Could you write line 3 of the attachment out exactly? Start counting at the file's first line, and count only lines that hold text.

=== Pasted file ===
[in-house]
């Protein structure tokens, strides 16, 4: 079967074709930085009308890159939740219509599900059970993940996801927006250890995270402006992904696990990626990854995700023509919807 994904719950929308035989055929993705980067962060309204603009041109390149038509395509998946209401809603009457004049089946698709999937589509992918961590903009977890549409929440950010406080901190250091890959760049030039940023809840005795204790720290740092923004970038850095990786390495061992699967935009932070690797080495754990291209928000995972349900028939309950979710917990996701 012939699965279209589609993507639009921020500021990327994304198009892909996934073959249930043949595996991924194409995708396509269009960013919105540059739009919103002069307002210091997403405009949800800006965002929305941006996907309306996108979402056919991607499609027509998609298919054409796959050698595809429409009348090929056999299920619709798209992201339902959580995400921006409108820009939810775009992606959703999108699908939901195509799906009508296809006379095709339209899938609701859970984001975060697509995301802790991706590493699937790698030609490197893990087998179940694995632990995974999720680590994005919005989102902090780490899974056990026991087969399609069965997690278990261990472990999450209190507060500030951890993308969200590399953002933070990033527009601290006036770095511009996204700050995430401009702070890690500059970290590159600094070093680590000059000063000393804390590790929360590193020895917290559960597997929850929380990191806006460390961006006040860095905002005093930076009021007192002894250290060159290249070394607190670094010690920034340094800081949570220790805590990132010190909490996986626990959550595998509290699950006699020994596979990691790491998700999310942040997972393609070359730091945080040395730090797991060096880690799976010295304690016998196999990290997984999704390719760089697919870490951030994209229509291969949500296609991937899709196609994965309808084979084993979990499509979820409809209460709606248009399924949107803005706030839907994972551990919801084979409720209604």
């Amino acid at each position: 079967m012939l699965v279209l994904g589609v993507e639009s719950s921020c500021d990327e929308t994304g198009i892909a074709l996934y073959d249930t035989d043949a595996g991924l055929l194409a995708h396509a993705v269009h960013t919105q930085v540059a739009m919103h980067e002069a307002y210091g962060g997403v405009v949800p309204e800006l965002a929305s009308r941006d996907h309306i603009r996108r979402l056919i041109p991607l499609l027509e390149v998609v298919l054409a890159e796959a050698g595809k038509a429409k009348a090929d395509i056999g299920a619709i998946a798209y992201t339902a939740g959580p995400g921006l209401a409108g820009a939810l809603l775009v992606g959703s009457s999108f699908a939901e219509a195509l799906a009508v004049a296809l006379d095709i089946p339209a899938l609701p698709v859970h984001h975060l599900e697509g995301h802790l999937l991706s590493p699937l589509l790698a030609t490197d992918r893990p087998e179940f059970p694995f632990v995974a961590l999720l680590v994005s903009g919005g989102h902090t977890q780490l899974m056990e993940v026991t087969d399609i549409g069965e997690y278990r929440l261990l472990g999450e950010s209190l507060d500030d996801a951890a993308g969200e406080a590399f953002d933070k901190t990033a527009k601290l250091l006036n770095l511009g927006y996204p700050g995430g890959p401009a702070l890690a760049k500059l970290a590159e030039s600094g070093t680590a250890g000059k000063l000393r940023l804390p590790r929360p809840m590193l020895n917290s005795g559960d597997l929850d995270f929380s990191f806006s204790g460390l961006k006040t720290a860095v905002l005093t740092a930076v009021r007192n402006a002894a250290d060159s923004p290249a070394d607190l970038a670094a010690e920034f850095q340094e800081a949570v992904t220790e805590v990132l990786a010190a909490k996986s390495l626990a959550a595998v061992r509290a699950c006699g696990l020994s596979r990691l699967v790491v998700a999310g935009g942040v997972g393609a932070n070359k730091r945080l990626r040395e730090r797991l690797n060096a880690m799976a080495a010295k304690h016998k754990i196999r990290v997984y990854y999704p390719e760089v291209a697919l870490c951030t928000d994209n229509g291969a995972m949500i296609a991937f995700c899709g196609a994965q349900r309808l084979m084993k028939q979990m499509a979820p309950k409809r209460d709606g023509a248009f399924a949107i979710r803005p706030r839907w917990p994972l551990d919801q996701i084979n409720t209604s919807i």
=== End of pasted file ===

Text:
């Amino acid at each position: 079967m012939l699965v279209l994904g589609v993507e639009s719950s921020c500021d990327e929308t994304g198009i892909a074709l996934y073959d249930t035989d043949a595996g991924l055929l194409a995708h396509a993705v269009h960013t919105q930085v540059a739009m919103h980067e002069a307002y210091g962060g997403v405009v949800p309204e800006l965002a929305s009308r941006d996907h309306i603009r996108r979402l056919i041109p991607l499609l027509e390149v998609v298919l054409a890159e796959a050698g595809k038509a429409k009348a090929d395509i056999g299920a619709i998946a798209y992201t339902a939740g959580p995400g921006l209401a409108g820009a939810l809603l775009v992606g959703s009457s999108f699908a939901e219509a195509l799906a009508v004049a296809l006379d095709i089946p339209a899938l609701p698709v859970h984001h975060l599900e697509g995301h802790l999937l991706s590493p699937l589509l790698a030609t490197d992918r893990p087998e179940f059970p694995f632990v995974a961590l999720l680590v994005s903009g919005g989102h902090t977890q780490l899974m056990e993940v026991t087969d399609i549409g069965e997690y278990r929440l261990l472990g999450e950010s209190l507060d500030d996801a951890a993308g969200e406080a590399f953002d933070k901190t990033a527009k601290l250091l006036n770095l511009g927006y996204p700050g995430g890959p401009a702070l890690a760049k500059l970290a590159e030039s600094g070093t680590a250890g000059k000063l000393r940023l804390p590790r929360p809840m590193l020895n917290s005795g559960d597997l929850d995270f929380s990191f806006s204790g460390l961006k006040t720290a860095v905002l005093t740092a930076v009021r007192n402006a002894a250290d060159s923004p290249a070394d607190l970038a670094a010690e920034f850095q340094e800081a949570v992904t220790e805590v990132l990786a010190a909490k996986s390495l626990a959550a595998v061992r509290a699950c006699g696990l020994s596979r990691l699967v790491v998700a999310g935009g942040v997972g393609a932070n070359k730091r945080l990626r040395e730090r797991l690797n060096a880690m799976a080495a010295k304690h016998k754990i196999r990290v997984y990854y999704p390719e760089v291209a697919l870490c951030t928000d994209n229509g291969a995972m949500i296609a991937f995700c899709g196609a994965q349900r309808l084979m084993k028939q979990m499509a979820p309950k409809r209460d709606g023509a248009f399924a949107i979710r803005p706030r839907w917990p994972l551990d919801q996701i084979n409720t209604s919807i």